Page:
“Having a more compact footprint for the parking lot of the WMATA station will go a long way to improving the water quality in the Potomac and also in the Chesapeake Bay,” he said.
His main concern was with the proposed $14.50 fee for non-riders parking at the facility. Jordan said the station is a hub for MARC trains and interstate buses in addition to Metrorail and Metrobus, and passengers on those forms of transportation should not be burdened.
“Personally I, and I think a lot of people in Greenbelt, have a vision of the Metro station as a kind of multi-modal node for the metropolitan area,” he said. “I think there’s potential for more of that, so I ask you to reconsider the fee.”
Other testifiers wanted to make sure the needs of the pedestrians and bicyclists were met.
“We need to remember the community and not simply focus on the FBI workers that are going to be there between 9 and 5,” resident Drew Carlisle said.
He said efforts to include public art, add benches or create an outdoor café would serve to make the Metro a destination for residents as well.
“What I really want is to be purposeful in making a connection with the surrounding community,” Carlisle said. “Ultimately, I think what we can do is create a sense of place, and I think the plaza is really the most natural place to do that.”
Other residents said creating more bike or walking trails from nearby neighborhoods and apartment communities could both increase Metro ridership and raise community property values.
And on the issue of bicycling, resident Matt Johnson said he was “very concerned about this plan.” He said the eight-lane roads proposed with the plan are “very overbuilt.”
“That is not the kind of street we want in a walkable, urban environment and it’s not the kind of street that will feel very comfortable for people to walk (and bike) to and from the station site,” he said.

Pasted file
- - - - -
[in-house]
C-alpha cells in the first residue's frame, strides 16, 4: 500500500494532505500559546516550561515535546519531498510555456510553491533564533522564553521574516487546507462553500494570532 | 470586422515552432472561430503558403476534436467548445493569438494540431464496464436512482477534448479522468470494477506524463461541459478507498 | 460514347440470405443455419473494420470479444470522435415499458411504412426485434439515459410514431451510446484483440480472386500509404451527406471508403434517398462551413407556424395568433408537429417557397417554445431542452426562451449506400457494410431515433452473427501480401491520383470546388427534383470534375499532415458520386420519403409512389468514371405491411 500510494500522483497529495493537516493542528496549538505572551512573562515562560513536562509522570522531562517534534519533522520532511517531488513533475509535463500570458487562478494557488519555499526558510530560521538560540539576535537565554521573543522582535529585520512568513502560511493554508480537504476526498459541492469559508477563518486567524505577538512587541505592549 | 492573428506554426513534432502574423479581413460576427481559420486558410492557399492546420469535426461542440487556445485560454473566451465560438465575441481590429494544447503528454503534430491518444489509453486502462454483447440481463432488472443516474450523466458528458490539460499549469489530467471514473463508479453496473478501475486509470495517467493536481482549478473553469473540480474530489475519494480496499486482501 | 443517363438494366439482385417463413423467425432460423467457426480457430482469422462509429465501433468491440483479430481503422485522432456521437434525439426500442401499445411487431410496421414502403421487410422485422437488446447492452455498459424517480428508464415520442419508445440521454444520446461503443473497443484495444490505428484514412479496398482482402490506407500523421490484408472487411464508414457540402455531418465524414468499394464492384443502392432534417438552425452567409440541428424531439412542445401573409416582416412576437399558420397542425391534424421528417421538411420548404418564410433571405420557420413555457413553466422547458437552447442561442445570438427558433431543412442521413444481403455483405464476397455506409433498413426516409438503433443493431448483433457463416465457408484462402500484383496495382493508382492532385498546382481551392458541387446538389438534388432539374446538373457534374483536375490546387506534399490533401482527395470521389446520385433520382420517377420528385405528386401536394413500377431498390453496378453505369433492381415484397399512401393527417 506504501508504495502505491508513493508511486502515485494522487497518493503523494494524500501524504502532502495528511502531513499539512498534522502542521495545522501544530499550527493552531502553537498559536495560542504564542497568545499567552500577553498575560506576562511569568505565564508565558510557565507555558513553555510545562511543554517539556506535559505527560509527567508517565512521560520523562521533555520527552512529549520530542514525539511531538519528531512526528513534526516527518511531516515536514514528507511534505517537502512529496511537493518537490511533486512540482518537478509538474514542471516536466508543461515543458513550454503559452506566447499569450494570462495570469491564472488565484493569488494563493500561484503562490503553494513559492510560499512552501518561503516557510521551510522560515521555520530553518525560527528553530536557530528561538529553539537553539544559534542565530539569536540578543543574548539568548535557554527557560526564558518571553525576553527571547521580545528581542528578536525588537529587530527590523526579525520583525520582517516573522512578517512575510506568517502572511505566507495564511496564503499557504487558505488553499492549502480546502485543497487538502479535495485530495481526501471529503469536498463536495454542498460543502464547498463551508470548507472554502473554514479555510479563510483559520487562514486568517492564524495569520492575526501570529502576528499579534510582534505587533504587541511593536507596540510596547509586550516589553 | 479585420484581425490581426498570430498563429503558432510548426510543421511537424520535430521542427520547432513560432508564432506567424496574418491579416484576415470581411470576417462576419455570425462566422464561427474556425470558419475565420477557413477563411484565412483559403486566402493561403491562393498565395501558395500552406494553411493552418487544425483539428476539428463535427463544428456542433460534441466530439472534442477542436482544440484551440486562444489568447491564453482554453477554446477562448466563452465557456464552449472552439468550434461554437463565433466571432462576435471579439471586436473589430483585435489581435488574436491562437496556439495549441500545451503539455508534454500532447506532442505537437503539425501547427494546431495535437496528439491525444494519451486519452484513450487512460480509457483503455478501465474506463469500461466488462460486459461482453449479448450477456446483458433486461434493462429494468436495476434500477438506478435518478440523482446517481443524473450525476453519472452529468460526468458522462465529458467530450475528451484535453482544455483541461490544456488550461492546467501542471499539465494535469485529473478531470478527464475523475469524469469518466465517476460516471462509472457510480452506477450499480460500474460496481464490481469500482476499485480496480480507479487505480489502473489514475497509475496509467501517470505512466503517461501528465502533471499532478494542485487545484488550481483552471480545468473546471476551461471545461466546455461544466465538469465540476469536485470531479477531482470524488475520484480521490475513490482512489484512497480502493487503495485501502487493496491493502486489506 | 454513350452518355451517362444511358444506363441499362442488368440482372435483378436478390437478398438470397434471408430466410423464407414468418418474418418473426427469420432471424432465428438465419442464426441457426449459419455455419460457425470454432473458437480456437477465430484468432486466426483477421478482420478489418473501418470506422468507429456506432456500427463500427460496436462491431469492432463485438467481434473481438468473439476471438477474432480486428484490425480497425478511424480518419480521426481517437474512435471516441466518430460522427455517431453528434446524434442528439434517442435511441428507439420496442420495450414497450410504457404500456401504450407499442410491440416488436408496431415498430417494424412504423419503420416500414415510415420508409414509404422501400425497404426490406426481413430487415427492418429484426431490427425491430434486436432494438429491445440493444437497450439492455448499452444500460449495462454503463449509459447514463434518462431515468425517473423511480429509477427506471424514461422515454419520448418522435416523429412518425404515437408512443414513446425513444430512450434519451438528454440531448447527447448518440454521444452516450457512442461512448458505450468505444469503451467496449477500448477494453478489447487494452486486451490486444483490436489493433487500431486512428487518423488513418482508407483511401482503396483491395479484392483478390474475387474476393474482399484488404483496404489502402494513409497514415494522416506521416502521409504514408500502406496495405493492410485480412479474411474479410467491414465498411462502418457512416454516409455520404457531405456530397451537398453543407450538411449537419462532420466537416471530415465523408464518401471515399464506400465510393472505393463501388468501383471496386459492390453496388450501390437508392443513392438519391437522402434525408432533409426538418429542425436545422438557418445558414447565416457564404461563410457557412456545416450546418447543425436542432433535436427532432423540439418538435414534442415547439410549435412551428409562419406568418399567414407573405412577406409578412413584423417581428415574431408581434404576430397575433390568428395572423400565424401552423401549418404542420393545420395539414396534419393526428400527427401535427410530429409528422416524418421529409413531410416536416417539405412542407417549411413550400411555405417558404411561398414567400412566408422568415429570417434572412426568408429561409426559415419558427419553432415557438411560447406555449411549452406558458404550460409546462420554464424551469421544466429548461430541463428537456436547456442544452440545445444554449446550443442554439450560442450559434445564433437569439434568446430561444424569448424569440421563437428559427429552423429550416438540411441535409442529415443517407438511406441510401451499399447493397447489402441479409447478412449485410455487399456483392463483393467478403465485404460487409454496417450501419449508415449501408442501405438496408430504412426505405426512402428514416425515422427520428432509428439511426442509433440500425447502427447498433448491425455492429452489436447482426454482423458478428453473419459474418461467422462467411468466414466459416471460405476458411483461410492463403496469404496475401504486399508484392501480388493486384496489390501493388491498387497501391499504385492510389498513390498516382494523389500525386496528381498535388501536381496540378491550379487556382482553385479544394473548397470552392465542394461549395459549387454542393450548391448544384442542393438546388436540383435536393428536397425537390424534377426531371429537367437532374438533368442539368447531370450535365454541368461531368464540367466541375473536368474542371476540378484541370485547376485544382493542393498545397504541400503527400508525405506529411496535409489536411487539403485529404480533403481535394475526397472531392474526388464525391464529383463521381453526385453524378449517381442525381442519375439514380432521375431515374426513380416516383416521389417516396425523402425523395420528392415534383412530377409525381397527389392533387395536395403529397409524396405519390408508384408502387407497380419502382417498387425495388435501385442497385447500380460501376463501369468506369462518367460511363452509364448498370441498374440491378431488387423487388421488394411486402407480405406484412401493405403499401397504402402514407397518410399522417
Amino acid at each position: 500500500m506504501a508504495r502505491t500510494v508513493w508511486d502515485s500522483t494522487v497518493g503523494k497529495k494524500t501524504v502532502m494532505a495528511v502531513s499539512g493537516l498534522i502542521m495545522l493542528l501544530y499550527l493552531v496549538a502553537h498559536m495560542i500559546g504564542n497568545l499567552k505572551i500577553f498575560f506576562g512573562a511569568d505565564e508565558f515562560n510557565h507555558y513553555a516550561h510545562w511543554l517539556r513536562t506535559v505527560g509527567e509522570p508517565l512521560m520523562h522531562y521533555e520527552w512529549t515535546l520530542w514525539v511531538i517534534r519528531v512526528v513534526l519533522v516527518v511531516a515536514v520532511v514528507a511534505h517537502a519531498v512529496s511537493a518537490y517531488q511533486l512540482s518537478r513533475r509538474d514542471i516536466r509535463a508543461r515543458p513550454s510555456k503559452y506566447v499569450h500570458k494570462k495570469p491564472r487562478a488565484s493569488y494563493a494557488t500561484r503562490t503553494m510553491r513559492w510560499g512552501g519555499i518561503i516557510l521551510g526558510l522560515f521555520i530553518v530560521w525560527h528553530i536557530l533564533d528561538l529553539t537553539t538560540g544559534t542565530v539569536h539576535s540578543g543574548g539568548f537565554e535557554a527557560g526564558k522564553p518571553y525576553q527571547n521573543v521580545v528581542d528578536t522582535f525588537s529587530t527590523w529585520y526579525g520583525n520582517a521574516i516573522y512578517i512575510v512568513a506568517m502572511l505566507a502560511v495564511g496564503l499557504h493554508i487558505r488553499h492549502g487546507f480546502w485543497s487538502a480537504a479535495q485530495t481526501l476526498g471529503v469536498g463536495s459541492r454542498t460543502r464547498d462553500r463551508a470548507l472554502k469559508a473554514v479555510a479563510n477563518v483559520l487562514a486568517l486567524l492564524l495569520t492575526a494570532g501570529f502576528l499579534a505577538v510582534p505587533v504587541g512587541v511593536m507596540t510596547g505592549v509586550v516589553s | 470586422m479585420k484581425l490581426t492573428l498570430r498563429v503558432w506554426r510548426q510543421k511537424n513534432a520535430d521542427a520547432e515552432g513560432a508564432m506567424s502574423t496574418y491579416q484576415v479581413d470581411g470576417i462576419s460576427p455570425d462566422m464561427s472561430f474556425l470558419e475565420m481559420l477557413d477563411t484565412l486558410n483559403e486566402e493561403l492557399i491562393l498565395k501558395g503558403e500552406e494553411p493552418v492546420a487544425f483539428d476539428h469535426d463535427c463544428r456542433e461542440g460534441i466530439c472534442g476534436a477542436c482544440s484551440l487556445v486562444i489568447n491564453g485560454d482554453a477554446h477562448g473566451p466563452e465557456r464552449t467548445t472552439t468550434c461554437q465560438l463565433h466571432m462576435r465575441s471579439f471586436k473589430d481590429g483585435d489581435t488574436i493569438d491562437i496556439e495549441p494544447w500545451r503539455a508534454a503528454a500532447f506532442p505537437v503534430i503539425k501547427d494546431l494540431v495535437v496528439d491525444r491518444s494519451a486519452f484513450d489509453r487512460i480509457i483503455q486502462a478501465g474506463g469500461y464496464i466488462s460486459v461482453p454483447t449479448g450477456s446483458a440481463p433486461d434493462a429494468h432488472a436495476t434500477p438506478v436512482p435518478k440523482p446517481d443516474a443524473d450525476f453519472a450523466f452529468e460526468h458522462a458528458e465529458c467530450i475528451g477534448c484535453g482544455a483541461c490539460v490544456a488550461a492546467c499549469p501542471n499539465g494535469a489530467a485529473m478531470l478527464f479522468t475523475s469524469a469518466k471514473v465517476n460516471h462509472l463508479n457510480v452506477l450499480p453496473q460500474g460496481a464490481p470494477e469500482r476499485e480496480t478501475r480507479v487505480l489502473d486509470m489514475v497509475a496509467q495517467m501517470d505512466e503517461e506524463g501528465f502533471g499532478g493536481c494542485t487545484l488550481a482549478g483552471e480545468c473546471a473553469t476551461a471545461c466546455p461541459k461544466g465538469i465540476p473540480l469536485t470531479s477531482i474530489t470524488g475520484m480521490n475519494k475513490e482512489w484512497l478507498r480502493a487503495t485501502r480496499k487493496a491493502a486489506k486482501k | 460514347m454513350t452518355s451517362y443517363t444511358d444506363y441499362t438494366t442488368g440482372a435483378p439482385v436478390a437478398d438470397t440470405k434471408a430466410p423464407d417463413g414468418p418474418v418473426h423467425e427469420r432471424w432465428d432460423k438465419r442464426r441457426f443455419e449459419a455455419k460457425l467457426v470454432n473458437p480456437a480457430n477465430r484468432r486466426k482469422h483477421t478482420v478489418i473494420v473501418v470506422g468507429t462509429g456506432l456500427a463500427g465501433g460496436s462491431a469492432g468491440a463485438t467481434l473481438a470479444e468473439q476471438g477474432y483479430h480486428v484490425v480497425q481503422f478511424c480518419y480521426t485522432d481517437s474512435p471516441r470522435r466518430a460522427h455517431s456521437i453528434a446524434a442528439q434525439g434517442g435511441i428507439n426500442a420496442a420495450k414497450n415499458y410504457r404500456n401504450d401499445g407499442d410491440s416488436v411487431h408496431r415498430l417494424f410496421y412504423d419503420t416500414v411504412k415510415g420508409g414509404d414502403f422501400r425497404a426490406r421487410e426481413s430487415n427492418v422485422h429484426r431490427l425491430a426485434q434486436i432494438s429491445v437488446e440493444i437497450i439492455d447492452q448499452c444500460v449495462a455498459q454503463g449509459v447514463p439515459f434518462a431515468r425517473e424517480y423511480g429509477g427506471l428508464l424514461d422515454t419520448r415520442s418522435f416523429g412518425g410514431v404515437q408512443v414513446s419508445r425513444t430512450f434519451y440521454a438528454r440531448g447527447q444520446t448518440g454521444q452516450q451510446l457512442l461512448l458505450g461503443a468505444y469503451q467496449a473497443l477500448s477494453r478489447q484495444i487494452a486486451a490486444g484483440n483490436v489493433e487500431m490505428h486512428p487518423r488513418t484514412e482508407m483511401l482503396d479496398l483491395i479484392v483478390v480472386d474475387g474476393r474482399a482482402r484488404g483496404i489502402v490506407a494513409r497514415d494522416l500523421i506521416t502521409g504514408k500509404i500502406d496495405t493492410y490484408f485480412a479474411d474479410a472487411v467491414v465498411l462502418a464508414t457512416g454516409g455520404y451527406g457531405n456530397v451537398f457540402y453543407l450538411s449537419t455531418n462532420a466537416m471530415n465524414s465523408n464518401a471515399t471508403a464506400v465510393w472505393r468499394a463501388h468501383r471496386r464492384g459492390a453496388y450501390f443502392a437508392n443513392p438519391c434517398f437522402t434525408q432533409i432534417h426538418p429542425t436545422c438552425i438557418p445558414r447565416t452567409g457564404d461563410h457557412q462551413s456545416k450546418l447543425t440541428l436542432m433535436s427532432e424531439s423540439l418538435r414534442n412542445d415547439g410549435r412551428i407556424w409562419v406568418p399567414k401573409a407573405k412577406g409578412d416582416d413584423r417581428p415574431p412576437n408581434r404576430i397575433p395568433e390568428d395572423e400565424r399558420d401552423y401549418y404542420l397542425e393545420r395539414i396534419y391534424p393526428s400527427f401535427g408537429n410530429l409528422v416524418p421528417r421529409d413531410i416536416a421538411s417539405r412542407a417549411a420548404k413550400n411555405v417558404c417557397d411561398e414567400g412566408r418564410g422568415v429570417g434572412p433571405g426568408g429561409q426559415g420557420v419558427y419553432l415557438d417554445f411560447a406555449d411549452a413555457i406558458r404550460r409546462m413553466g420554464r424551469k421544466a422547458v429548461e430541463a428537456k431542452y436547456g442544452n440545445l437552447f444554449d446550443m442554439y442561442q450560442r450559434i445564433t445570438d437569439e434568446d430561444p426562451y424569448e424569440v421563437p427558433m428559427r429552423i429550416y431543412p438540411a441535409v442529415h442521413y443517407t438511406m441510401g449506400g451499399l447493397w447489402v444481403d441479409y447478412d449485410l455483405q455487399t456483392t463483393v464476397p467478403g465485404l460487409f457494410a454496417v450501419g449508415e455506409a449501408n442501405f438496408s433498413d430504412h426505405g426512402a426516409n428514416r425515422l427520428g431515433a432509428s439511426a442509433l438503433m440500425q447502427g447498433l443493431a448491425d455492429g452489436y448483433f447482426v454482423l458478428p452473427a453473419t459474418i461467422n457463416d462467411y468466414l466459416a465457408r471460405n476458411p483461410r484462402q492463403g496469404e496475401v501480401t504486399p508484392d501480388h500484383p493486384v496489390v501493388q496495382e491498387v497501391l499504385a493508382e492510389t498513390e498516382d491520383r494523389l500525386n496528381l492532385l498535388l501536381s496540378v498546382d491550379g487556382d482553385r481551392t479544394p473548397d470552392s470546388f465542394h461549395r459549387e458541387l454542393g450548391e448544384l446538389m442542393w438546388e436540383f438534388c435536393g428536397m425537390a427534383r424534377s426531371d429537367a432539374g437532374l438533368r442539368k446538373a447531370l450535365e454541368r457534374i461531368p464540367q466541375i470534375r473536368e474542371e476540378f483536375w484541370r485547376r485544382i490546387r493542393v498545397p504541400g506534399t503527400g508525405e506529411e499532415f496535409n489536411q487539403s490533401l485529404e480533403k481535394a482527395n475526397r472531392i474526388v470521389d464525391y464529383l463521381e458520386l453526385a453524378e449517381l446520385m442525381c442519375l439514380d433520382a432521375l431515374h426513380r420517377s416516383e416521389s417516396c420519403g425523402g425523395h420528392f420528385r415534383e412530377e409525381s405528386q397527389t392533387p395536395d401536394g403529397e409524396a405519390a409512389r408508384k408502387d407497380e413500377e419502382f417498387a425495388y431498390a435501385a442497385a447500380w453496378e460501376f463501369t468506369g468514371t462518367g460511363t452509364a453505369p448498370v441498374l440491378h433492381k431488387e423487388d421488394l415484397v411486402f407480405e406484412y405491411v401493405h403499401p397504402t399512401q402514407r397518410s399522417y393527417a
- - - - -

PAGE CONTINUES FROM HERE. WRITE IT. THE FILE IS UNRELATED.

Johnson assumed the design was meant to accommodate the high volume of cars leaving the garages, but said since Greenbelt is the end of the line, Metro might want to re-examine the need for so many lanes.
“A train arriving at Greenbelt in the evening should be at its emptiest point at any point in its trip since downtown Washington,” Johnson said. “We need to consider whether those parameters are actually valid.
“I would remind people that we need to design a bikeway that goes all the way to the bike lot. Bicylists should not have to dismount at the end of some path and carry their bikes to get to the actual parking.”
Other suggestions included putting a covering over the pedestrian walkways, adding climate-controlled areas very close to the station for hot and cold days, and including green space in the design.
“I’d just appeal to people to save some green,” said Robert Boone, founder of the Anacostia Watershed Society. “We need to have a natural area around us.”
Metro officials will include the public comments in their report to the board, which should be drafted by April. Members of the public can still submit their input until 5 p.m. on March 4 by emailing email@example.com.